Chapter 10: Mixed formulation and constraints 10.1 Introduction 10.2 Discretization of mixed forms ¨C some general remarks 10.3 Stability of mixed approximation. The patch test 10.4 Two-field mixed formulation in elasticity 10.5 Three-field mixed formulations in elasticity 10.6 Complementary forms with direct constraint 10.7 Concluding remarks ¨C mixed formulation or a test of element ¡®robustness¡¯ 10.8 Problems
Chapter 11: Incompressible problems, mixed methods and other procedures of solution 11.1 Introduction 11.2 Deviatoric stress and strain, pressure and volume change 11.3 Two-field incompressible elasticity (u¨Cp form) 11.4 Three-field nearly incompressible elasticity (u¨Cp¨C¦Åv form) 11.5 Reduced and selective integration and its equivalence to penalized mixed problems 11.6 A simple iterative solution process for mixed problems: Uzawa method 11.7 Stabilized methods for some mixed elements failing the incompressibility patch test 11.8 Concluding remarks 11.9 Exercises
Chapter 12 Multidomain mixed approximations ¨C domain decomposition and ¡®frame¡¯ methods 12.1 Introduction 12.2 Linking of two or more subdomains by Lagrange multipliers 12.3 Linking of two or more subdomains by perturbed lagrangian and penalty methods 12.4 Interface displacement ¡®frame¡¯ 12.5 Linking of boundary (or Trefftz)-type solution by the ¡®frame¡¯ of specified displacements 12.6 Subdomains with ¡®standard¡¯ elements and global functions 12.7 Concluding remarks 12.8 Problems
Chapter 13: Errors, recovery processes and error estimates 13.1 Definition of errors 13.2 Superconvergence and optimal sampling points 13.3 Recovery of gradients and stresses 13.4 Superconvergent patch recovery ¨C SPR 13.5 Recovery by equilibration of patches ¨C REP 13.6 Error estimates by recovery 13.7 Residual-based methods 13.8 Asymptotic behaviour and robustness of error estimators ¨C the Babu¡¦ska patch test 13.9 Bounds on quantities of interest 13.10 Which errors should concern us? 13.11 Problems
Chapter 14: Adaptive finite element refinement 14.1 Introduction 14.2 Adaptive h-refinement 14.3 p-refinement and hp-refinement 14.4 Concluding remarks 14.5 Problems
Chapter 15: Point-based and partition of unity approximations 15.1 Introduction 15.2 Function approximation 15.3 Moving least squares approximations ¨C restoration of continuity of approximation 15.4 Hierarchical enhancement of moving least squares expansions 15.5 Point collocation ¨C finite point methods 15.6 Galerkin weighting and finite volume methods 15.7 Use of hierarchic and special functions based on standard finite elements satisfying the partition of unity requirement 15.8 Closure 15.9 Problems
Chapter 16: Semi-discretization and analytical solution 16.1 Introduction 16.2 Direct formulation of time-dependent problems with spatial finite element subdivision 16.3 General classification 16.4 Free response ¨C eigenvalues for second-order problems and dynamic vibration 16.5 Free response ¨C eigenvalues for first-order problems and heat conduction, etc. 16.6 Free response ¨C damped dynamic eigenvalues 16.7 Forced periodic response 16.8 Transient response by analytical procedures 16.9 Symmetry and repeatability 16.10 Problems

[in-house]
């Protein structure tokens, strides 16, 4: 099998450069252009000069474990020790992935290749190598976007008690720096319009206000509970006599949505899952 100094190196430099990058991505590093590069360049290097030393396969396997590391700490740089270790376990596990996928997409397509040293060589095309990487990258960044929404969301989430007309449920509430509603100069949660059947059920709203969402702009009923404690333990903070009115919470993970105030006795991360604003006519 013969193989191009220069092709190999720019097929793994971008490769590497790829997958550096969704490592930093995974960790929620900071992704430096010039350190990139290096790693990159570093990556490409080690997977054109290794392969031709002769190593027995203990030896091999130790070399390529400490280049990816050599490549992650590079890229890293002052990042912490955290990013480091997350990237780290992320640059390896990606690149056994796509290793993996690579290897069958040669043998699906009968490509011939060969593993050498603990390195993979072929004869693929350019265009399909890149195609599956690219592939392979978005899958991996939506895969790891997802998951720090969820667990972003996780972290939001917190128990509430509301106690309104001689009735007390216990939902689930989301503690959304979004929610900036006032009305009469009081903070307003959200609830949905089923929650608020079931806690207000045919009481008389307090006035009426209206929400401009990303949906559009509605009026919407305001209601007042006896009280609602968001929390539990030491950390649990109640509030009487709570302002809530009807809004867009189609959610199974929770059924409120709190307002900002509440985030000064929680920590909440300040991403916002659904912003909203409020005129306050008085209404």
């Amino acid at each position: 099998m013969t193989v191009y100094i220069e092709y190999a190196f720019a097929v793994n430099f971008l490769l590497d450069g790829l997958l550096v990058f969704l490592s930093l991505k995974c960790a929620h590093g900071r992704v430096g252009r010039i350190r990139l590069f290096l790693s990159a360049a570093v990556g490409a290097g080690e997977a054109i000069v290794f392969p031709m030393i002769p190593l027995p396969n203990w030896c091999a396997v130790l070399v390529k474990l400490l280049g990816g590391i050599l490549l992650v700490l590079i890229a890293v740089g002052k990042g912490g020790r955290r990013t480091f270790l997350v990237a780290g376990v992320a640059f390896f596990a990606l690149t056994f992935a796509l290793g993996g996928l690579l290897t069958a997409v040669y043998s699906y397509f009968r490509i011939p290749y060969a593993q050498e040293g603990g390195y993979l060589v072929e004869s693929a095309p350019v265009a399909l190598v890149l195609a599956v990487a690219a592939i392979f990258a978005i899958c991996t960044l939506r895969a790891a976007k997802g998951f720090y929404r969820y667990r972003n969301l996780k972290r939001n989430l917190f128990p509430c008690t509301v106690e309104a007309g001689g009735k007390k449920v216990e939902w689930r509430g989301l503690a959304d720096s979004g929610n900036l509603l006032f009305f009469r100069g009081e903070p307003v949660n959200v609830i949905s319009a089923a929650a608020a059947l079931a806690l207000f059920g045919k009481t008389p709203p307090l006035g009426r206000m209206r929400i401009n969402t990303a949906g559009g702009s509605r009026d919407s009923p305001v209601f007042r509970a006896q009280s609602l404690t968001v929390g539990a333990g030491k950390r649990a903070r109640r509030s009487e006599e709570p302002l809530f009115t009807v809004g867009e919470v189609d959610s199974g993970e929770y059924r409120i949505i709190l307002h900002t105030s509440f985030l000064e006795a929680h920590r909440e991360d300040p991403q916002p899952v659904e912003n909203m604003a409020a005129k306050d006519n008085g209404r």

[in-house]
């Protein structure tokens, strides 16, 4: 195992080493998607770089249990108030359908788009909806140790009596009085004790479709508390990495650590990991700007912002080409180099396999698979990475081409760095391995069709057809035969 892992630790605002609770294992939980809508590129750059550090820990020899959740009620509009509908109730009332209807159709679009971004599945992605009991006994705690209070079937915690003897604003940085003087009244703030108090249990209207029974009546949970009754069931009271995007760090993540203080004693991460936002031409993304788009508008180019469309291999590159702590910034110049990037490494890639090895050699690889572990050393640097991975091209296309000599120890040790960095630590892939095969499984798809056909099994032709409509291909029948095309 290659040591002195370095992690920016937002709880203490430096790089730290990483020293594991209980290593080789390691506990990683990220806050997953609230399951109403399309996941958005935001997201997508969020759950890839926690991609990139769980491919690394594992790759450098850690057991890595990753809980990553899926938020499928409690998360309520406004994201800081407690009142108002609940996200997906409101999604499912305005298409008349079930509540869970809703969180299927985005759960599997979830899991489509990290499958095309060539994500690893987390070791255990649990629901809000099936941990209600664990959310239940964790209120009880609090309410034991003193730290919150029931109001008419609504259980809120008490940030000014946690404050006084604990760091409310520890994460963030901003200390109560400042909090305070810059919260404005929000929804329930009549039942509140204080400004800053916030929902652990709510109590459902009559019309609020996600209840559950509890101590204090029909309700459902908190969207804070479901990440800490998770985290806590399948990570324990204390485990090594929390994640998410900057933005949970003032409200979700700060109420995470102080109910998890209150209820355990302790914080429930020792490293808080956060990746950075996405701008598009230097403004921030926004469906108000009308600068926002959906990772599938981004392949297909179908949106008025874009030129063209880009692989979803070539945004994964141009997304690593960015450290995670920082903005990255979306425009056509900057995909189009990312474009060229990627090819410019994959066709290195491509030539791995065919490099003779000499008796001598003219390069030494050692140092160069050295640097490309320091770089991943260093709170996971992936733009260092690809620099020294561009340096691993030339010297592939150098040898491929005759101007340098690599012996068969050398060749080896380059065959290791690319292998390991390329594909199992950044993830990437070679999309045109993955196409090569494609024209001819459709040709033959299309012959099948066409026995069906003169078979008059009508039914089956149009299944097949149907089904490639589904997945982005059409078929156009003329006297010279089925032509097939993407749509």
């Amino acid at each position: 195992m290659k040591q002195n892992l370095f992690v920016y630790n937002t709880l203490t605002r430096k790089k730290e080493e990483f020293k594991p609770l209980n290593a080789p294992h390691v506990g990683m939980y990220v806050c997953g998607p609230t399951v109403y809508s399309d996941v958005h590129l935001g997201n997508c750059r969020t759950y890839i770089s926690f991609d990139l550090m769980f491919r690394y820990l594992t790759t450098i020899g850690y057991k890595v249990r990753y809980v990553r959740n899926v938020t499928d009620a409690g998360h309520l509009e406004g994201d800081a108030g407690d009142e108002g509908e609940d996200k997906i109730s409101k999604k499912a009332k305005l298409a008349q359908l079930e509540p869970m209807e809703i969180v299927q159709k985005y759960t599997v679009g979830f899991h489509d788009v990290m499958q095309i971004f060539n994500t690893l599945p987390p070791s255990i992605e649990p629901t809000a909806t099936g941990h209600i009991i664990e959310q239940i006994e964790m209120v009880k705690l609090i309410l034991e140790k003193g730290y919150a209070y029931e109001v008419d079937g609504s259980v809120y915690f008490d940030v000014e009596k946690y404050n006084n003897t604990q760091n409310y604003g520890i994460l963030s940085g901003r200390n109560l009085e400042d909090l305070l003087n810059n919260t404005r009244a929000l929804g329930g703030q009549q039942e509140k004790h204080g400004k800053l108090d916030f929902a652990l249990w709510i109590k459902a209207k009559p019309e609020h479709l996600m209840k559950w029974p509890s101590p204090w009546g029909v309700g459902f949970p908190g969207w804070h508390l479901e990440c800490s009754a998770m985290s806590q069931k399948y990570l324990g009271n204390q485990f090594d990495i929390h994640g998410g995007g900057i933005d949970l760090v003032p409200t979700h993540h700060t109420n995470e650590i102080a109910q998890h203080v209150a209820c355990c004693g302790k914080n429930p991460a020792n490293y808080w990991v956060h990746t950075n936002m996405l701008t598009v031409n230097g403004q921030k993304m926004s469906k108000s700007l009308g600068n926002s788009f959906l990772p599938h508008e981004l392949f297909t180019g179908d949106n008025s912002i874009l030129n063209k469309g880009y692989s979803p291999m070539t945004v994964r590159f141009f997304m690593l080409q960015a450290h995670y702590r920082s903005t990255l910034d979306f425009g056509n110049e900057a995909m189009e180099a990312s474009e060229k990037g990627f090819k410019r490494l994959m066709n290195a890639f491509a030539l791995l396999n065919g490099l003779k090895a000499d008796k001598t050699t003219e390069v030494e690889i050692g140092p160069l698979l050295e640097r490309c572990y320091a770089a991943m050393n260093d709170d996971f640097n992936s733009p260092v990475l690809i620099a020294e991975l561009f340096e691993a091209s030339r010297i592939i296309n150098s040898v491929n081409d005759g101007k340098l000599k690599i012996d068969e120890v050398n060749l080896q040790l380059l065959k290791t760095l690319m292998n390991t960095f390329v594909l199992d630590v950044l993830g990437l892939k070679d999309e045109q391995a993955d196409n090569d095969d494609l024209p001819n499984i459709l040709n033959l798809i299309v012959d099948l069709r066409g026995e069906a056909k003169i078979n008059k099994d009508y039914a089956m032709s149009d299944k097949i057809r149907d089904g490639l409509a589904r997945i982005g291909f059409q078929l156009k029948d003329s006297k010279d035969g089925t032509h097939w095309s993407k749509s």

Chapter 17: Discrete approximation in time 17.1 Introduction 17.2 Simple time-step algorithms for the first-order equation 17.3 General single-step algorithms for first and second order equations 17.4 Stability of general algorithms 17.5 Multistep recurrence algorithms 17.6 Some remarks on general performance of numerical algorithms 17.7 Time discontinuous Galerkin approximation 17.8 Concluding remarks 17.9 Problems
Chapter 18: Coupled systems 18.1 Coupled problems ¨C definition and classification 18.2 Fluid¨Cstructure interaction (Class I problem) 18.3 Soil¨Cpore fluid interaction (Class II problems) 18.4 Partitioned single-phase systems ¨C implicit¨Cexplicit partitions (Class I problems) 18.5 Staggered solution processes 18.6 Concluding remarks
Chapter 19: Computer procedures for finite element analysis 19.1 Introduction 19.2 Pre-processing module: mesh creation 19.3 Solution module 19.4 Post-processor module 19.5 User modules
Appendix A: Matrix algebra Appendix B: Tensor-indicial notation in elasticity Appendix C: Solution of linear algebraic equations Appendix D: Integration formulae for a triangle Appendix E: Integration formulae for a tetrahedron Appendix F: Some vector algebra Appendix G: Integration by parts Appendix H: Solutions exact at nodes Appendix I: Matrix diagonalization or lumping
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- © Butterworth-Heinemann 2005
- 26th May 2005
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O. C. Zienkiewicz was one of the early pioneers of the finite element method and is internationally recognized as a leading figure in its development and wide-ranging application. He was awarded numerous honorary degrees, medals and awards over his career, including the Royal Medal of the Royal Society and Commander of the British Empire (CBE). He was a founding author of The Finite Element Method books and developed them through six editions over 40 years up to his death in 2009.
Finite element method pioneer and former UNESCO Professor of Numerical Methods in Engineering, Barcelona, Spain
R. L. Taylor is Emeritus Professor of Engineering and Professor in the Graduate School, Department of Civil and Environmental Engineering at the University of California, Berkeley.
Emeritus Professor of Engineering, University of California, Berkeley, USA.
J. Z. Zhu is a Senior Scientist at ProCAST, ESI Group, USA.
Senior Scientist at ProCast Inc., ESI-Group North America, USA
It is very difficult to write a book which covers the entire finite element field. ..The authors have made a splendid attempt at a very difficult task. The books remain a tremendous bargain...and are an invaluable guide to the entire field of finite elements. If you are serious about working on finite elements you cannot do without this book. Mathematics Today, August 2001. "...the publication of the first edition was an epoch making event...it is written by...the greatest theorist of the subject. If you are serious about finite elements, this is a book that you simply cannot afford to be without." International Journal of Numerical Methods in Engineering. "..the pre-eminent reference work on finite element analysis." Applied Mechanical Review "...a very good book...presentation is first class...will be of great assistance to all engineers and scientists interested in the method...a very commendable piece of work." Journal of the British Society for Strain Measurement